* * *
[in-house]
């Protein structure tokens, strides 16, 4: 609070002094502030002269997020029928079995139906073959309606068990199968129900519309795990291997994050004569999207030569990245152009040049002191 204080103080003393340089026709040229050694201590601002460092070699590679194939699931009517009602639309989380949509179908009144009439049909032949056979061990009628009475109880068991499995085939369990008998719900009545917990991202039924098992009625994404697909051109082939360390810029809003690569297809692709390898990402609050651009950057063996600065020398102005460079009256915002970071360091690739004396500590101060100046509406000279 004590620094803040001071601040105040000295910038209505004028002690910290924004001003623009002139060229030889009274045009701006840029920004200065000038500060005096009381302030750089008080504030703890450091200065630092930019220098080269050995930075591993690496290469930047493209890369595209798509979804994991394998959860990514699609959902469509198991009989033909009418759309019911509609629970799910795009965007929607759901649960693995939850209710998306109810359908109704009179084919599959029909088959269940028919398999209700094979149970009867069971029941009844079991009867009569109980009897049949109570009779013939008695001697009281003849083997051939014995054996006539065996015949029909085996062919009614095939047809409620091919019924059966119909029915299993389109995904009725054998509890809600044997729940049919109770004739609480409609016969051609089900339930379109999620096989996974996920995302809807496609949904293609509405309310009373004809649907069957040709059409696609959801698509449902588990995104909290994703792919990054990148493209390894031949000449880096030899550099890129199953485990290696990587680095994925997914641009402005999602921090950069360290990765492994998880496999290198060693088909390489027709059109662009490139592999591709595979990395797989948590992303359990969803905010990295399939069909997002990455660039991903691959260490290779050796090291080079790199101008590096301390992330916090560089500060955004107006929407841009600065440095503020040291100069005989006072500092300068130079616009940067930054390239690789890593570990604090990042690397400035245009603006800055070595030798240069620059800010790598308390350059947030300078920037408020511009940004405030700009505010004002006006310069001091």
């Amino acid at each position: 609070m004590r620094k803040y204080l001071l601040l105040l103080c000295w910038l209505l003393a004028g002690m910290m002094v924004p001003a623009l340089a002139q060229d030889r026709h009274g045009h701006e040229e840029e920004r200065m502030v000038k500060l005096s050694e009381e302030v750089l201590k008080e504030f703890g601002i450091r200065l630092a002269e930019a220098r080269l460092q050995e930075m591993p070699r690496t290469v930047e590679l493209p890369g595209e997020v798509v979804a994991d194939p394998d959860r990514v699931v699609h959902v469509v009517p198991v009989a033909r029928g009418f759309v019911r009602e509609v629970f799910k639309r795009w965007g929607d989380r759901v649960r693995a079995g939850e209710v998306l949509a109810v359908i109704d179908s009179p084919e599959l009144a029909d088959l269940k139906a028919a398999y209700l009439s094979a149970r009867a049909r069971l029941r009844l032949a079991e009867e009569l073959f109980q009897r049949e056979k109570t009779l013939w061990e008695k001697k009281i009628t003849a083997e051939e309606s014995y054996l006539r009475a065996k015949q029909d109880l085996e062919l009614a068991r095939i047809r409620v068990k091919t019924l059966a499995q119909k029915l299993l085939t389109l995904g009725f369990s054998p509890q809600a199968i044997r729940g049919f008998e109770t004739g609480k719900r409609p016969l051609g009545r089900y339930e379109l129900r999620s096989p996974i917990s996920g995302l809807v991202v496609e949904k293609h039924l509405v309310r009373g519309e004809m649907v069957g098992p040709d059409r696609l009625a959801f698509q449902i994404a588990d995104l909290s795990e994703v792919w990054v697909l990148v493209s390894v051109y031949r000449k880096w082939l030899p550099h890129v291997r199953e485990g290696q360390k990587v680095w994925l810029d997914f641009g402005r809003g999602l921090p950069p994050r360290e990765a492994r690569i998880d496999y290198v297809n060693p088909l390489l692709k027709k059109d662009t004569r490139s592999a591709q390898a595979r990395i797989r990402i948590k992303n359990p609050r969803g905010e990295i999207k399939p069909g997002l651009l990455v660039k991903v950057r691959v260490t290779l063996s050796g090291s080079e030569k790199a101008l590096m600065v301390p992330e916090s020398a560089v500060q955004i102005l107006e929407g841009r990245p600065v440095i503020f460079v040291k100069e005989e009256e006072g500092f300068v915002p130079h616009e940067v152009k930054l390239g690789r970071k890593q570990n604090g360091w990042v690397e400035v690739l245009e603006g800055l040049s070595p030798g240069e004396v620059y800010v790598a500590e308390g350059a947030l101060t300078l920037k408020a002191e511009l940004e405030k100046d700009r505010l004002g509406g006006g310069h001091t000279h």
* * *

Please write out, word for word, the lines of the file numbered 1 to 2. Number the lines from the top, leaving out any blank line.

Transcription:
[in-house]
């Protein structure tokens, strides 16, 4: 609070002094502030002269997020029928079995139906073959309606068990199968129900519309795990291997994050004569999207030569990245152009040049002191 204080103080003393340089026709040229050694201590601002460092070699590679194939699931009517009602639309989380949509179908009144009439049909032949056979061990009628009475109880068991499995085939369990008998719900009545917990991202039924098992009625994404697909051109082939360390810029809003690569297809692709390898990402609050651009950057063996600065020398102005460079009256915002970071360091690739004396500590101060100046509406000279 004590620094803040001071601040105040000295910038209505004028002690910290924004001003623009002139060229030889009274045009701006840029920004200065000038500060005096009381302030750089008080504030703890450091200065630092930019220098080269050995930075591993690496290469930047493209890369595209798509979804994991394998959860990514699609959902469509198991009989033909009418759309019911509609629970799910795009965007929607759901649960693995939850209710998306109810359908109704009179084919599959029909088959269940028919398999209700094979149970009867069971029941009844079991009867009569109980009897049949109570009779013939008695001697009281003849083997051939014995054996006539065996015949029909085996062919009614095939047809409620091919019924059966119909029915299993389109995904009725054998509890809600044997729940049919109770004739609480409609016969051609089900339930379109999620096989996974996920995302809807496609949904293609509405309310009373004809649907069957040709059409696609959801698509449902588990995104909290994703792919990054990148493209390894031949000449880096030899550099890129199953485990290696990587680095994925997914641009402005999602921090950069360290990765492994998880496999290198060693088909390489027709059109662009490139592999591709595979990395797989948590992303359990969803905010990295399939069909997002990455660039991903691959260490290779050796090291080079790199101008590096301390992330916090560089500060955004107006929407841009600065440095503020040291100069005989006072500092300068130079616009940067930054390239690789890593570990604090990042690397400035245009603006800055070595030798240069620059800010790598308390350059947030300078920037408020511009940004405030700009505010004002006006310069001091």